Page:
Deputy Editor Sift Media
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Pensions confusion sparks fears of post-work poverty

7th Dec 2010
Deputy Editor Sift Media
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A lack of understanding among employees about their pension schemes could result in ‘grossly inadequate’ retirement income for those retiring in 20 – 30 years.

The drive towards defined contribution pensions means that many workers will end up with less than they bargained for at retirement, argued a new report released today.

Individuals with DC pensions need to pay 50% more over their working life to achieve the same retirement income that those with defined benefit (DB) pensions receive, according to the study, Don’t Stop Thinking about Tomorrow: the Future of Pensions.

Despite this, DB schemes are rapidly closing. In 1973, they made up 92% of all pension provision in the UK, now they only make up less than 20%, with DC schemes making up the balance. According to Eurostat, 27% of pensioners are already at risk of poverty, one of the worst rates in Europe, and DC provision is set to see this increase in the future.
While DB schemes offer a guaranteed income - usually inflated protected - DC schemes depend entirely on what the employee (and possibly their employer) put into it. This may produce a healthy income with good investment performance, but no real guarantees.

“There is a misconception that DC is cheaper for companies. Pensions are part of an employment package; if a company’s employee pension contribution is reduced, employees will demand higher wages. This may not happen until employees realise how inadequate their DC scheme is but it will happen,” said Con Keating, author of the report and head of research at Brighton Rock Insurance.  

John Whiting, tax policy director for the Chartered Institute of Taxation said: “The issue is how people understand their pension schemes. In many cases people don’t think about it until it’s too late, and while this didn’t matter so much on a classic DB scheme (in these cases pension holders typically end up with perhaps half or two thirds of their final salary provided they carried on working), it is a big risk for those on DC schemes. It might be time for a serious campaign to better educate people about their pension positions”.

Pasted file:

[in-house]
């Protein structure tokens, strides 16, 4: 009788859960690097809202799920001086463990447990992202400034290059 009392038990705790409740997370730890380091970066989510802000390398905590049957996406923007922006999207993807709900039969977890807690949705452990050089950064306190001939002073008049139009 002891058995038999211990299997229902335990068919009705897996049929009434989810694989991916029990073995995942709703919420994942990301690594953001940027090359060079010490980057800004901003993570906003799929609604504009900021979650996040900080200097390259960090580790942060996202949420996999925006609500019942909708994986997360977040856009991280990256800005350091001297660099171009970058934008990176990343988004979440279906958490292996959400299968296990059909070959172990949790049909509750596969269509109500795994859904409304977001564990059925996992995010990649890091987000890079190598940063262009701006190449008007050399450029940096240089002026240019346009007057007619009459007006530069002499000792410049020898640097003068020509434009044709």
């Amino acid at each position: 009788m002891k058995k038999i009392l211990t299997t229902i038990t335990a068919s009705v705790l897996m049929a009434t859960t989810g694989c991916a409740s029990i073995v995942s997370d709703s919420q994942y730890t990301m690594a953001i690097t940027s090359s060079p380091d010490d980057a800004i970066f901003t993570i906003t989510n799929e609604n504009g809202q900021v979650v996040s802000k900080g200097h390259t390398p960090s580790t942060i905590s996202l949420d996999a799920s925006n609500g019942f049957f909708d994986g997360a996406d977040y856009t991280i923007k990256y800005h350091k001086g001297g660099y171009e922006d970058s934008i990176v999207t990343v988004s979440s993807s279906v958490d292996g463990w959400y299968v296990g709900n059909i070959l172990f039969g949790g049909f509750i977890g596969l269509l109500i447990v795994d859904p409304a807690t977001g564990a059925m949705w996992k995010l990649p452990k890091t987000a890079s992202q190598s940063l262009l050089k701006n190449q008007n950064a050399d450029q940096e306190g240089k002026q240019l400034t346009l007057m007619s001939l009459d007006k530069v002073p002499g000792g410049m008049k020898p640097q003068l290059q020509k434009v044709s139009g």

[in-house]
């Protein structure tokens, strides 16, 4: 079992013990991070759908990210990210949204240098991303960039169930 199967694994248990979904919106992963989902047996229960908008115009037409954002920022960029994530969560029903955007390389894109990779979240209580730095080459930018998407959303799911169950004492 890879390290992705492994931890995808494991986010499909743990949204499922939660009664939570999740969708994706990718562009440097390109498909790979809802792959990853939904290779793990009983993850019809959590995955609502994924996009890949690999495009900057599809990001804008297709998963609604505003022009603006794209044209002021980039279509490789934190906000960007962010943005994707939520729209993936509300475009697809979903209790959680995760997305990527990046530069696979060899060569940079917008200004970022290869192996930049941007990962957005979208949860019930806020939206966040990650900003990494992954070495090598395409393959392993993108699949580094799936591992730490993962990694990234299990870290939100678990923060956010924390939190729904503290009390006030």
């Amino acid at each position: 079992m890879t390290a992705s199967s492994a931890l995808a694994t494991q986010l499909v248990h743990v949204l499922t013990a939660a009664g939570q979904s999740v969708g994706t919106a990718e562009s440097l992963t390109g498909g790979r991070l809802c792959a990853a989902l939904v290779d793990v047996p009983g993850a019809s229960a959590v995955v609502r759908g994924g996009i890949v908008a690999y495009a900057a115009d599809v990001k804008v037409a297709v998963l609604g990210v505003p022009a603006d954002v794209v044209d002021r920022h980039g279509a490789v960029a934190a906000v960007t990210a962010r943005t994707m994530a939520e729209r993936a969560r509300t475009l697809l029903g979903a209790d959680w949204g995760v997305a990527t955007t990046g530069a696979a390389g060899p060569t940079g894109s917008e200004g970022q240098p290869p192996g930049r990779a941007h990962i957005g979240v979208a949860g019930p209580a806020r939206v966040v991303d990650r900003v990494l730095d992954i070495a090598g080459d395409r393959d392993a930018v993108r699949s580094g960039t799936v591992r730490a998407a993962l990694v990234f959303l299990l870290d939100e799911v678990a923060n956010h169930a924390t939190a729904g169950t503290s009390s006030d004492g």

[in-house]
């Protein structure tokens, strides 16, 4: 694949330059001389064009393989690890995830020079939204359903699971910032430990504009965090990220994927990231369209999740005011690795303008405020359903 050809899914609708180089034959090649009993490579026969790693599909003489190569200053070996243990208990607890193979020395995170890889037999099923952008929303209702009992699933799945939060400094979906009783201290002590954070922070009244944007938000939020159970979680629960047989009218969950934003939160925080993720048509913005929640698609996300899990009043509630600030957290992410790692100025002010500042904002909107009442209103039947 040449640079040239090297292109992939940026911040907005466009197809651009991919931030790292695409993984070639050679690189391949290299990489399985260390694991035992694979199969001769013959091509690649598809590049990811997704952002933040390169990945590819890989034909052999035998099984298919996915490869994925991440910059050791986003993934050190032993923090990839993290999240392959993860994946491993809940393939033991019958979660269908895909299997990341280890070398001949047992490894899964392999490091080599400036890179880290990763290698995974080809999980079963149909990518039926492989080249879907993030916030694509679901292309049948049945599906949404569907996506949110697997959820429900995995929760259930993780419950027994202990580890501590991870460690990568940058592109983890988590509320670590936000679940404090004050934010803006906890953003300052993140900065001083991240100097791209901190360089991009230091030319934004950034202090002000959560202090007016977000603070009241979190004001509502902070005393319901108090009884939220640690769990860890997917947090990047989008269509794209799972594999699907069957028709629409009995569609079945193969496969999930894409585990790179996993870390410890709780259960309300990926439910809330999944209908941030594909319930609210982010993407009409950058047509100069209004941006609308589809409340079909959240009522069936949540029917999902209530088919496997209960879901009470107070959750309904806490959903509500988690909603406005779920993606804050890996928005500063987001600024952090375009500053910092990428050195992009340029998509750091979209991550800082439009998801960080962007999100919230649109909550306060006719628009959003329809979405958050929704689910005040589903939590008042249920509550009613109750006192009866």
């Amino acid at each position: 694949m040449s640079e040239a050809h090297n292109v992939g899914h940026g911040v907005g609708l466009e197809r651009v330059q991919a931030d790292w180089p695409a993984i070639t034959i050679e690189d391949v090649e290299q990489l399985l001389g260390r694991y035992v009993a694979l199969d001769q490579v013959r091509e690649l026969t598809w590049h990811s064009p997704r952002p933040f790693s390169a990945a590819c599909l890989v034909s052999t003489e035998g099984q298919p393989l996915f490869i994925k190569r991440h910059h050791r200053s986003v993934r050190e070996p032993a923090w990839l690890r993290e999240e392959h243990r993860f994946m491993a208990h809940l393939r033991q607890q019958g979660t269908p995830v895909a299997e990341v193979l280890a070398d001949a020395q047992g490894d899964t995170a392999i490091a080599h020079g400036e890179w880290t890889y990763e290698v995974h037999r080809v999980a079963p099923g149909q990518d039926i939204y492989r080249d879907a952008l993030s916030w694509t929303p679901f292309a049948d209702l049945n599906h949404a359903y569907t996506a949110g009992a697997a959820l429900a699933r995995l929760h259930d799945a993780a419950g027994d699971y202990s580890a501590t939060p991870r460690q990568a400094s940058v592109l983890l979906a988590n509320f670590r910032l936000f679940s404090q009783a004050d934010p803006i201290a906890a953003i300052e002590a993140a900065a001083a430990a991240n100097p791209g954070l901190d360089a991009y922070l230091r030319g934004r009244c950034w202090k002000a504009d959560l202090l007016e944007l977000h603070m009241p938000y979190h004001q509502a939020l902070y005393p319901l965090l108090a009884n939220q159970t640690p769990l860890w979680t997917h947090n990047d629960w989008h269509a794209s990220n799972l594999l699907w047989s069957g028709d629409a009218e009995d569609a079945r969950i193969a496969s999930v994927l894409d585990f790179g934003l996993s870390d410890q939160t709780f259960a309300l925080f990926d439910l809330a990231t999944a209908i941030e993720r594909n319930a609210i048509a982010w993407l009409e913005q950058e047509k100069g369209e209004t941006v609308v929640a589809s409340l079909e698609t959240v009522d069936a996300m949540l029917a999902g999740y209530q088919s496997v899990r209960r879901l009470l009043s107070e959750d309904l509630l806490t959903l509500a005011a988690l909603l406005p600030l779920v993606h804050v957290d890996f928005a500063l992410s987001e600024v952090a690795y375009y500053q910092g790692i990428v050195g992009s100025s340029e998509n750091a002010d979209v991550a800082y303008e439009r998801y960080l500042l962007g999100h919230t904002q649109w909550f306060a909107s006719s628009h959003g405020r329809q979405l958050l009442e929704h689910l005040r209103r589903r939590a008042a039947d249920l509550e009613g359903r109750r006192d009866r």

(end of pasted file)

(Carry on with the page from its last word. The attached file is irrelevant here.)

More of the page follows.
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By Iain Mcritchie
07th Dec 2010 15:36

Final Salary Pensions are dead.

Final salary schemes were fine in the era of 12% average stock market returns and 13% annuity rates, but we live in a different age now. 3% annuity rates at 65years old and 6% equity returns over the longer term are the norm now.  So they have just become unaffordable for companies to maintain.


In the SME market is particularly unreasonable to expect companies to make promises on the future equity performance in 30 years time. Final salary pension scheme pots have become so large for some organisations, even minor swings in their performance radically effect the company’s overall financial performance in their annual accounts, this is especially true of shrinking industries. Too many operational sound organisations are now effectively unsellable / uninvestable due to final salary pension liabilities. I would love a well funded final salary scheme for myself, but for all the above reasons I will not hold my breath.

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